It is no surprise that the mobile app sector is predicted to continue booming. Globally, 197-billion apps were downloaded in 2017 and by 2021, the number is predicted to reach 353-billion.
It’s an exciting sector, full of promise according to Cassie Lessing, CEO, Strato IT Group, a mobile business application company, but he says that despite the immense progress, there is one area that continues to hamper the app development progress: scope management.
“We are getting deeper and deeper into a UX-defined era, and while brands rally to offer more personalised experiences, at a faster rate, they completely mismanage the scope of the project. They find it difficult to restrict expectations after exposure to the unlimited potential of mobile business applications. As a result, user demand and expectation is ever increasing, placing tremendous strain on available resources and the agreed budget,” says Lessing.
There are two common reasons for scope miss-management according to Lessing: client demand and developer desire: “Clients will always push the design-envelope once the process starts, asking for more and more features. It’s a common occurrence and is mostly because app development is an exciting process.”
It’s a costly thrill though, because the more features you add, the more the budget and timeline is compromised. The resources required and workload generated are also eventually disparate and the project is at risk.
“It is not as obvious at it seems, these situations tend to build up over the course of the project and before you know it, the entire app is compromised,” says Lessing.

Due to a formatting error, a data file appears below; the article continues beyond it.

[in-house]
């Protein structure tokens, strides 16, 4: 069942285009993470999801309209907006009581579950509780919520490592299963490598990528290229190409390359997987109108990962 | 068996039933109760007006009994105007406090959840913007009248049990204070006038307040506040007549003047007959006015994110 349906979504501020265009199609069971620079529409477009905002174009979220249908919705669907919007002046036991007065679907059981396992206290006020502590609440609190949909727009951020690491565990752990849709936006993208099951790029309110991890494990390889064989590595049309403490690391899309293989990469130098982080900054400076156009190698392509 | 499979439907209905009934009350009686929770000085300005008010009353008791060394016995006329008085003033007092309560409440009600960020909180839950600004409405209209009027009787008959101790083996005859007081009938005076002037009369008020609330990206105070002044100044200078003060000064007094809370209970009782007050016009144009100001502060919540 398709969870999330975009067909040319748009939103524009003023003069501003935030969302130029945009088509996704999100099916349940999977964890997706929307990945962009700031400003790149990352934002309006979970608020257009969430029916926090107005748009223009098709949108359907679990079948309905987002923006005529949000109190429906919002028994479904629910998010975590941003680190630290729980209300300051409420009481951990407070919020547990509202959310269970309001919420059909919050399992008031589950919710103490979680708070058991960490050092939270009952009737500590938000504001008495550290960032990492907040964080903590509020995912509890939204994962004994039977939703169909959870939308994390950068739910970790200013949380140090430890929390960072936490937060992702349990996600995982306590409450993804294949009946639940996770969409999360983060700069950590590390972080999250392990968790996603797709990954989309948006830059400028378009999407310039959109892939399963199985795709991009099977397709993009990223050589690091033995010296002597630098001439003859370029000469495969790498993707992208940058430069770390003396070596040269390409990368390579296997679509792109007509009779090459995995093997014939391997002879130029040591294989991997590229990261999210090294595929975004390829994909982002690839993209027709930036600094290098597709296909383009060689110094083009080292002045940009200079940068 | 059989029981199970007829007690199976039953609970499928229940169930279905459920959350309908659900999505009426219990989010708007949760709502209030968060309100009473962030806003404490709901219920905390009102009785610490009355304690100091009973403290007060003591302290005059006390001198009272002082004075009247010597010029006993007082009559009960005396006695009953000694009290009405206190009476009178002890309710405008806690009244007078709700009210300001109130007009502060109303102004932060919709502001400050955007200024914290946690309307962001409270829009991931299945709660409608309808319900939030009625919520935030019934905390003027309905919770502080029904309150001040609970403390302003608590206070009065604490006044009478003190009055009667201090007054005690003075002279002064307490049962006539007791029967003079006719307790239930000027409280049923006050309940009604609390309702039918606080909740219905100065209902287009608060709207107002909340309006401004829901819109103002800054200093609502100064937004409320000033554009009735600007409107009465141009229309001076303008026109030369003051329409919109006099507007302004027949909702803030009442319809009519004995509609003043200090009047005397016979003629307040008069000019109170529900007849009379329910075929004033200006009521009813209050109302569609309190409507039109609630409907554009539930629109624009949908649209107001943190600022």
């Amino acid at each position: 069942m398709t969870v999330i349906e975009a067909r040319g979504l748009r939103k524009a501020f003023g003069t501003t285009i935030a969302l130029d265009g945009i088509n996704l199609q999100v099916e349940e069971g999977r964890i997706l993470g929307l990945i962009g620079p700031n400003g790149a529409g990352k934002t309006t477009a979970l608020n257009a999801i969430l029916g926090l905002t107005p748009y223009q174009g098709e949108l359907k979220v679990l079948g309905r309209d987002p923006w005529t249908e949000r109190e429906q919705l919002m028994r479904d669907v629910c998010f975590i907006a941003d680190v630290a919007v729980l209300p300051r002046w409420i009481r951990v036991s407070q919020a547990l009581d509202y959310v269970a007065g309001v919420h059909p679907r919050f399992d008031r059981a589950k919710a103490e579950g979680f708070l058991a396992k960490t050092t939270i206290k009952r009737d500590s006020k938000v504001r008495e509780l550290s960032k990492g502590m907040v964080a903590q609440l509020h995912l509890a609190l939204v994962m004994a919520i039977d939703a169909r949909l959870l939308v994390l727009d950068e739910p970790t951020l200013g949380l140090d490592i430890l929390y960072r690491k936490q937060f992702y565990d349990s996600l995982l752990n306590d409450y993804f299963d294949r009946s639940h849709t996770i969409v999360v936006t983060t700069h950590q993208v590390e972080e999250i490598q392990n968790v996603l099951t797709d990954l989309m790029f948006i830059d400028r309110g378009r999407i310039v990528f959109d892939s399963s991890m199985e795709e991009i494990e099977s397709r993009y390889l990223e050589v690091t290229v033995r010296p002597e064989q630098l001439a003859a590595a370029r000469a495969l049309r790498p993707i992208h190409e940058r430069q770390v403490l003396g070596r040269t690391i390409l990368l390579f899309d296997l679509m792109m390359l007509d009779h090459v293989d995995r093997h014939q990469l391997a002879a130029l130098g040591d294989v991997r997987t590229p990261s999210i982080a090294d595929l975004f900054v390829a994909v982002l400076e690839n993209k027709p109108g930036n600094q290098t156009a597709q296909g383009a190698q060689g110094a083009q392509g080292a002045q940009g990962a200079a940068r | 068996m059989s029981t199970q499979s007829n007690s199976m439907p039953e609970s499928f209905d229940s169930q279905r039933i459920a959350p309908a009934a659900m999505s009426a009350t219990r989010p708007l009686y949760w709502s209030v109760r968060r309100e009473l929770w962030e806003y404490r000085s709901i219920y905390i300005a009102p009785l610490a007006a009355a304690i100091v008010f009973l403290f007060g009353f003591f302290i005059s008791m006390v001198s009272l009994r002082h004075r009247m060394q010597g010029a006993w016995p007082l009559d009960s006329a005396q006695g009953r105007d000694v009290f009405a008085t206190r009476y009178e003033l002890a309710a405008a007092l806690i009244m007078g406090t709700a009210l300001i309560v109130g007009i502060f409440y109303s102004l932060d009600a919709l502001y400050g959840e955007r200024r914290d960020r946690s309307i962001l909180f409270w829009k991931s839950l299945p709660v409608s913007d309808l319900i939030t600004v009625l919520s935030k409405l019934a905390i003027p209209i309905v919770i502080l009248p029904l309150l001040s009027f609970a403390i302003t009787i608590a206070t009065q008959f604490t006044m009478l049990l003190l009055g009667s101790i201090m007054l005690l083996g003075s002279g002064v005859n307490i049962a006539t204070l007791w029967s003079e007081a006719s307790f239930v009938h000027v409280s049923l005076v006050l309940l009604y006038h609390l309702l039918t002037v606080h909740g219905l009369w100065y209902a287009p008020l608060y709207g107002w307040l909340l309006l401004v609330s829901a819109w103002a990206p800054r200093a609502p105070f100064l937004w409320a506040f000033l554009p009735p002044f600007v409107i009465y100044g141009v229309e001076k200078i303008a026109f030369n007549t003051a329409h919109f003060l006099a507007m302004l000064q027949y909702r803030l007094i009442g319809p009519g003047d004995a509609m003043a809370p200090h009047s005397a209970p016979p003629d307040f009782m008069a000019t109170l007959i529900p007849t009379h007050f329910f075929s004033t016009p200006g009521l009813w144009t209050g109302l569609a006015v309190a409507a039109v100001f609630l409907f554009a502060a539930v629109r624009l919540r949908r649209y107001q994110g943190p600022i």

Developer desire is another common, but dangerous reason for app project failure. In any design-inspired project, it is always tempting for the team to start implementing their own features and design elements. This is not always for the good of the app, but its either an attempt to further impress the client or even to satisfy a personal desire.
While app development is relatively new, project management principles aren’t and Lessing says it’s important to ensure that you have a strong project manager with a solid approach: “As an industry veteran, I will always believe that some basics don’t change, whether you adopt an agile or more classic approach, project management is a vital component for successful app development.”
He says that it’s reasonable to expect a certain degree of scope-creep. It will happen, but it’s about planning for it as opposed to discovering the creep when it is too late: “Build in enough time to adequately understand the client’s goals for the app, and accurately define the end product. Build a solid working relationship with the client from the outset. Developing an app is really done in partnership, so it is important to build mutual trust and respect.”
While there are many thousands of seemingly successful apps, the question is how many were delivered on time, within budget and as per the original scope? Lessing says there are still too many that fail based on these parameters: “It is in some way teething problems and as the industry matures, hopefully the number of failed apps will decline. In the interim, the demand remains real and Strato IT Group is excited to continue developing and growing app development within several key vertical sectors.”